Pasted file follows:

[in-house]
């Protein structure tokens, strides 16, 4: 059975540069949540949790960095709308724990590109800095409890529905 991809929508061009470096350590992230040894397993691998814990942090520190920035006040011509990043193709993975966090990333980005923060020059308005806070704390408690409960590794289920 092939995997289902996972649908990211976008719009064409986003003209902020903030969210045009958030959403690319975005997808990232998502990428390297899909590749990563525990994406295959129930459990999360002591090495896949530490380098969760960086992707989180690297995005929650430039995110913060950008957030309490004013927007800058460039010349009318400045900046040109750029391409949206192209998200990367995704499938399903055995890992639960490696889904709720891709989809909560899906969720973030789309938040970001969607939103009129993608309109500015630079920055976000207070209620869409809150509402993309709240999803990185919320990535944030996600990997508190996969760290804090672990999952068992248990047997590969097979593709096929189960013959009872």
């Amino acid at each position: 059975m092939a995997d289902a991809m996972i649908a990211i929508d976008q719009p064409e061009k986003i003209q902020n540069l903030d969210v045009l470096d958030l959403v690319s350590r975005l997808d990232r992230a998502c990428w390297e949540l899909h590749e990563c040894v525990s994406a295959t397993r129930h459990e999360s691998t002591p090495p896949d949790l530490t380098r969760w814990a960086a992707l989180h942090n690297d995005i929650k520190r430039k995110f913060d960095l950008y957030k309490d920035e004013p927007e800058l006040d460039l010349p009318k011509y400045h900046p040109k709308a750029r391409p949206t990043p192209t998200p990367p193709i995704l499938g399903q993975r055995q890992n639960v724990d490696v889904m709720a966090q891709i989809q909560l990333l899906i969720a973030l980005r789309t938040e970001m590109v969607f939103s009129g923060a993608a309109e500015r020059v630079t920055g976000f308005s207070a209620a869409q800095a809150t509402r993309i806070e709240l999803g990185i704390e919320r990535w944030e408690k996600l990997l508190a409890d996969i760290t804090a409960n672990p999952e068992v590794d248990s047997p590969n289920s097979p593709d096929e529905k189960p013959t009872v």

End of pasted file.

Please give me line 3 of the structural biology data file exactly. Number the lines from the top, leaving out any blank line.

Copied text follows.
């Amino acid at each position: 059975m092939a995997d289902a991809m996972i649908a990211i929508d976008q719009p064409e061009k986003i003209q902020n540069l903030d969210v045009l470096d958030l959403v690319s350590r975005l997808d990232r992230a998502c990428w390297e949540l899909h590749e990563c040894v525990s994406a295959t397993r129930h459990e999360s691998t002591p090495p896949d949790l530490t380098r969760w814990a960086a992707l989180h942090n690297d995005i929650k520190r430039k995110f913060d960095l950008y957030k309490d920035e004013p927007e800058l006040d460039l010349p009318k011509y400045h900046p040109k709308a750029r391409p949206t990043p192209t998200p990367p193709i995704l499938g399903q993975r055995q890992n639960v724990d490696v889904m709720a966090q891709i989809q909560l990333l899906i969720a973030l980005r789309t938040e970001m590109v969607f939103s009129g923060a993608a309109e500015r020059v630079t920055g976000f308005s207070a209620a869409q800095a809150t509402r993309i806070e709240l999803g990185i704390e919320r990535w944030e408690k996600l990997l508190a409890d996969i760290t804090a409960n672990p999952e068992v590794d248990s047997p590969n289920s097979p593709d096929e529905k189960p013959t009872v």